Women in California may have good reason to be concerned about pregnancy discrimination on the job. While the Pregnancy Discrimination Act of 1978 was intended to address this issue (the act amended Title VII of the Civil Rights Act of 1964 to designate it as a form of sex discrimination), women continue to report significant problems in the workplace. Even after many large companies advertise benefits like parental leave and work-life balance, many expecting mothers have found that their workplaces continue to pass them over for responsibilities and promotions.
Finding work can be difficult for transgender people in California and around the country. About a quarter of the transgender people polled by the National Center for Transgender Equality in 2015 said that they had been denied work, passed over for promotion or fired because of their gender identity, but more recent research conducted by the Human Rights Campaign Foundation suggests that American workplaces are becoming more tolerant and welcoming to those who do not identify with the genders they were assigned at birth.
In California, experienced workers may be subject to a specialized work experienced targeting method where the upper limit on an employee's work history could be used for employment discrimination. The EEOC is examining the practice of using a person's work experience when used for the purpose of age discrimination.
As the discussion of sexual harassment continues to dominate headlines, many California employees are still having to deal with uncomfortable situations on the job. According to a CareerBuilder survey, 72 percent of workers who experienced harassment on the job did not share their experiences with their employers. Of those who reported sexual harassment, nearly 54 percent report not confronting the offender.
California residents who are trying to start a family while continuing to work may be interested to learn that on May 14, two women filed discrimination lawsuits against AT&T Mobility. The women claimed that the company fired them after they had pregnancy-related absences.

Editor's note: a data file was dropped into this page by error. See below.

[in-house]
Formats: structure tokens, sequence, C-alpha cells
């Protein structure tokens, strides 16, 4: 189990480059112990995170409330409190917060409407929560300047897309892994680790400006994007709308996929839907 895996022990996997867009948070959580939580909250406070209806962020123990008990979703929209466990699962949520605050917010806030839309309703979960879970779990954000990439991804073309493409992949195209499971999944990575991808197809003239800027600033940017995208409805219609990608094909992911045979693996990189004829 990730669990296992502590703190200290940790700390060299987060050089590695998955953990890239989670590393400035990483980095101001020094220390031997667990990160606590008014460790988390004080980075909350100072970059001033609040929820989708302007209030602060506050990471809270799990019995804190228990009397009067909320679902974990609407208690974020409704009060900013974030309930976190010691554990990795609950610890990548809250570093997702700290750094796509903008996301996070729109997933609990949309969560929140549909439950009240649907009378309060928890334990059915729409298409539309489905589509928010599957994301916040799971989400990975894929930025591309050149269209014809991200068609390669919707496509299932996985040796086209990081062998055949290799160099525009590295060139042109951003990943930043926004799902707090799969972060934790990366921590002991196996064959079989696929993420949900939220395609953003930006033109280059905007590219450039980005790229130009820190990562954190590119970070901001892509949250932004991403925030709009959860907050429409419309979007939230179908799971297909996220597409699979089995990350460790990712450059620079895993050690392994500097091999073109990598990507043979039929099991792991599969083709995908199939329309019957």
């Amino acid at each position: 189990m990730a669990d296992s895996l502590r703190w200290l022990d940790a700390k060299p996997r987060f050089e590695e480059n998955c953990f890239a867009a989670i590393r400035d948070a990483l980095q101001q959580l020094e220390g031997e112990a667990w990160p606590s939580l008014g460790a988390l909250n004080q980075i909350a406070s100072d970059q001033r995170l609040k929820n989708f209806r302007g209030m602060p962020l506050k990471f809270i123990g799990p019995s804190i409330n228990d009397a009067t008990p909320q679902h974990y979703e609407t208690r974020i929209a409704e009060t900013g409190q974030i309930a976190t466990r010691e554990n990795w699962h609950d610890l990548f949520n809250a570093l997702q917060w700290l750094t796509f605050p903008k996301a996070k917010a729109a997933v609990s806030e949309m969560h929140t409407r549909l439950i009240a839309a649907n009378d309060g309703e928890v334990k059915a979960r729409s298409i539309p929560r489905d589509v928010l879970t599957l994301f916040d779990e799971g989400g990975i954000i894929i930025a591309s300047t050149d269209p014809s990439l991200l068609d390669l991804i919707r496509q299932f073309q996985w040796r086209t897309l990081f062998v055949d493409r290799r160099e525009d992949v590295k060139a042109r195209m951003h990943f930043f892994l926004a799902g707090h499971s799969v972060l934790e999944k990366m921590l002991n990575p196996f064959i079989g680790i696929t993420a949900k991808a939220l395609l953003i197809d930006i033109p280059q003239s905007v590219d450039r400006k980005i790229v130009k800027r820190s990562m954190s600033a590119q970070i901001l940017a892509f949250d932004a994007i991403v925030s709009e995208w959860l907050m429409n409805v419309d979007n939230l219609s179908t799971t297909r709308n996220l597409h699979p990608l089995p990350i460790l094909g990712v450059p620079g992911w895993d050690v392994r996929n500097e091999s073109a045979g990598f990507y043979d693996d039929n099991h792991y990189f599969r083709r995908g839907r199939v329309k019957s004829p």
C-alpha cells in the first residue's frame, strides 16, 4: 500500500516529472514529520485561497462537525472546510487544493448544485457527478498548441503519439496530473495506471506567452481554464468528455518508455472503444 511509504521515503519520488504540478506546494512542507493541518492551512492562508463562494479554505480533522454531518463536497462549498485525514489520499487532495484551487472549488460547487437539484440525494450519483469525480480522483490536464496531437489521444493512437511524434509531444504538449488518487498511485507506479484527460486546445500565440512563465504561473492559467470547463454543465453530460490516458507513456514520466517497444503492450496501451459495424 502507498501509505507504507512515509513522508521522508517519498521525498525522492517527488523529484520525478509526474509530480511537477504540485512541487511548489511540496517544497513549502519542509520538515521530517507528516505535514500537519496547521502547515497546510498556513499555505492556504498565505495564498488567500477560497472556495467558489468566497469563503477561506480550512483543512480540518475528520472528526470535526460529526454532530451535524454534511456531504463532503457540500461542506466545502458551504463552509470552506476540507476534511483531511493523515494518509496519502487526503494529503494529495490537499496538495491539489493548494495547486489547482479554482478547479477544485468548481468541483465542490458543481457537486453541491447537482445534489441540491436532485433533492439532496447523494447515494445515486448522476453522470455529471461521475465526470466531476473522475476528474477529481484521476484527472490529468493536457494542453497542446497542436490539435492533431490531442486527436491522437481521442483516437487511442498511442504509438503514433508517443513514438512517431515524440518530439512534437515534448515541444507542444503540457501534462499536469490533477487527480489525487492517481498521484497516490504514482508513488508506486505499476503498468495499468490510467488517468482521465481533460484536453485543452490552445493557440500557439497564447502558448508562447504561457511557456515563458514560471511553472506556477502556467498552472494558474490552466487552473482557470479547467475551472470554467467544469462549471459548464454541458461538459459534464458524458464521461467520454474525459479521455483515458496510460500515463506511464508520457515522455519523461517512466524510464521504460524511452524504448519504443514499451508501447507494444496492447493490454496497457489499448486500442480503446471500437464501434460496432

In covert surveys and ongoing interviews with the New York Times, female employees at Nike described a pervasive culture of sexual harassment and marginalization. There are accounts of epithets being used against subordinates, inappropriate talk about body parts and numerous trips to strip clubs in conjunction with staff outings. As a result of these revelations, several top Nike executives have resigned or announced their plans to do so.
Workers in America may believe that the caste system is something that only exists in India or Pakistan. However, as immigration from South Asia increases, cultural norms in those countries may start to be practiced in the United States. A survey by Equality Labs found that issues related to caste can take place in the United States. According to the survey, roughly 66 percent of Dalits have experienced both workplace and educational discrimination in America.
Three bills pending in the California state legislature will change laws regarding on-the-job sexual harassment in the state if they pass. SB-1343 will change the current law that requires employers with at least 50 workers to train supervisors within six months into a law that requires employers with at least five workers to train everyone by Jan. 1, 2020. The training must last at least two hours. Training again every two years will continue to be a requirement. Companies will have a choice of using a video that the Department of Fair Employment and Housing will be required to develop or creating their own training.
Even though workers in California and across the United States usually benefit where there are low unemployment levels, this favorable situation does not fully extend to those individuals who live with disabilities. The U.S. Census Bureau estimates that unemployment among disabled Americans can reach levels as high as 70 percent, and these persons tend make about $1,000 less per month when compared to people who do not have disabilities.
Some older employees of IBM in California might have faced age discrimination on the job. According to a report by "Pro Publica" and "Mother Jones," the company employs a number of methods to push out workers who are over 40 such as laying them off, firing them, giving them a choice between moving to a distant city or quitting, and saying that their skills are out of date but then rehiring them as contractors at a lower pay with fewer benefits.